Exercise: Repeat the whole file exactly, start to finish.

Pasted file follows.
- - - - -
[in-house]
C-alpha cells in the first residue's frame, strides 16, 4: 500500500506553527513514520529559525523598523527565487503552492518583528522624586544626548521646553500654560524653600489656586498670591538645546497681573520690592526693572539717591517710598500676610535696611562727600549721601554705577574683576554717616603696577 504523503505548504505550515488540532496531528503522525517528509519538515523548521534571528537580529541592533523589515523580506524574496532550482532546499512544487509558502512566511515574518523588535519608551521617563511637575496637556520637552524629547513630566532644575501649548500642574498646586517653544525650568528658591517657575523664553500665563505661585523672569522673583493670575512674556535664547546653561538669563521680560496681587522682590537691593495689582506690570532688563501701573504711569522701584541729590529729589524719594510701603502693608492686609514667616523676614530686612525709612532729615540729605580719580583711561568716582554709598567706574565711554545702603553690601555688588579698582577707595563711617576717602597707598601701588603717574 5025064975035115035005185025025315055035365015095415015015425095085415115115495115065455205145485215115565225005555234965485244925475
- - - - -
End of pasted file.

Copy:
[in-house]
C-alpha cells in the first residue's frame, strides 16, 4: 500500500506553527513514520529559525523598523527565487503552492518583528522624586544626548521646553500654560524653600489656586498670591538645546497681573520690592526693572539717591517710598500676610535696611562727600549721601554705577574683576554717616603696577 504523503505548504505550515488540532496531528503522525517528509519538515523548521534571528537580529541592533523589515523580506524574496532550482532546499512544487509558502512566511515574518523588535519608551521617563511637575496637556520637552524629547513630566532644575501649548500642574498646586517653544525650568528658591517657575523664553500665563505661585523672569522673583493670575512674556535664547546653561538669563521680560496681587522682590537691593495689582506690570532688563501701573504711569522701584541729590529729589524719594510701603502693608492686609514667616523676614530686612525709612532729615540729605580719580583711561568716582554709598567706574565711554545702603553690601555688588579698582577707595563711617576717602597707598601701588603717574 5025064975035115035005185025025315055035365015095415015015425095085415115115495115065455205145485215115565225005555234965485244925475